Fifty years ago, the original film Cathy Come Home was made and shown to the British public to expose the state of homelessness at the time. Needless to say, it was ground-breaking and sparked widespread concern and outrage at the services, or lack thereof, that those affected by homelessness could access. It comes as a truly disgusting surprise that the statistics unearthed in the 1960s have not been improved enough to keep up with a quickly growing populace. Led by a wonderful cast of people who have personally experienced homelessness, Cardboard Citizens harnesses the power of theatre and the arts and asks us directly to challenge the current structure of social housing.
We meet Cathy as she runs from a well-respected but unloving family home. Without a clear path ahead, she stumbles across a young man named Reg. Immediately, the pair form a connection and soon begin a relationship together. When they get married, they buy a maisonette which Cathy worries might be out of their price range but Reg assures her that their combined wages will be enough to cover the rent. However, Reg is soon involved in an accident which prevents him from working and as Cathy finds out she is pregnant, the pair decides to downsize. Over the coming years, Cathy and Reg find themselves unable to house their family and they desperately seek out new options for accommodation.
The sense of community and human connection that bursts from the stage is truly awe inspiring. The company in its entirety works wonderfully and the moments of physical theatre, dance and song are hauntingly powerful. While (in other pieces) the use of actors as props and set often results in cringe-worthy shuffling, in Cathy Come Home, it succeeds fantastically in demonstrating that homelessness is essentially a human crisis. The atmosphere of camaraderie is furthered by the use of a handful of narrators who push the plot forward with fantastic energy and real appreciation for the poetry in Jeremy Sandford’s script. Ellé Payne, as the titular Cathy, positively shines, carrying the piece with admirable grace and emotion. The character of Reg, played by Denholm Spurr, contributes a cheeky but soon dwindling joie de vivre which makes the final scenes all the more poignant. A special mention must be made for Gloria Farren whose stage presence in her brief role as Mrs Alley is utterly captivating. As she embarks on her gentle monologue, the audience warms to her good-natured glances and pleasantly brassy voice. Throughout the piece, a subtle soundtrack is provided by Reynaldo Young who, playing the guitar, sends his simple and dreamlike music swirling about the theatre, providing seamless transitions between the scenes and tying the story together beautifully.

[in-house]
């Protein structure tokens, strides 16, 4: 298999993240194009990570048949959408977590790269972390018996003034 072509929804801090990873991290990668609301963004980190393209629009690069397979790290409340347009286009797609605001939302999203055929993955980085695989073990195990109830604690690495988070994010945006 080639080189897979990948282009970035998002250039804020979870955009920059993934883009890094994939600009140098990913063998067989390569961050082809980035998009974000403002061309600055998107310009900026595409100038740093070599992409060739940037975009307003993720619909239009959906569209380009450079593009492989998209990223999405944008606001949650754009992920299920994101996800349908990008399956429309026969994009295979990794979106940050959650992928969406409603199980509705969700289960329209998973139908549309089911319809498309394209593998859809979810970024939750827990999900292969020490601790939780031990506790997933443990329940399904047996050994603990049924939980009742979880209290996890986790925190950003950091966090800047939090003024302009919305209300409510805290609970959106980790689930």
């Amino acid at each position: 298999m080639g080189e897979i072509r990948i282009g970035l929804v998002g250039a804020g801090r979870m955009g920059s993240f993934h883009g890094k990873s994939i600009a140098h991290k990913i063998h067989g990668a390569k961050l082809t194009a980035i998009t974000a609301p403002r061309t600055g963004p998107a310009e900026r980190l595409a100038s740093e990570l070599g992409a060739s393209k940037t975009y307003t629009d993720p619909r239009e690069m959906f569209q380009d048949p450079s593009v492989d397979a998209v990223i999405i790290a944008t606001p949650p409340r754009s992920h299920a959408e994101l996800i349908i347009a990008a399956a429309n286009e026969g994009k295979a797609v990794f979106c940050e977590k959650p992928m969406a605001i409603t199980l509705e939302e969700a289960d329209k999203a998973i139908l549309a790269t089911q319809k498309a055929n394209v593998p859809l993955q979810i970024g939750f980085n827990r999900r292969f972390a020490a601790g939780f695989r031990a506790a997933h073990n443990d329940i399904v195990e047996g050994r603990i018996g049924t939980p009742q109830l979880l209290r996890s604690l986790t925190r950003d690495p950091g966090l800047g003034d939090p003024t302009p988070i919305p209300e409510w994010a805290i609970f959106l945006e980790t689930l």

After the performance of Cathy Come Home, an onstage panel was led by journalist Samira Ahmed and featured special guest Ken Loach, who directed the original film. Loach speaks about his abhorrence for the structure of social housing with calm disdain and eloquent reasoning. His thought provoking mini-speeches are met with sustained applause from the audience and when Ahmed directs her attention to one of the other panellists, James Murray – Deputy Mayor for Housing – his worryingly dithering answers leave much to be desired. The overarching message from the latest work from Cardboard Citizens is this: the arts are not to be underestimated in their powers to influence people’s mindsets and can spur them on to enact real social change.
Reviewed by Alex Foott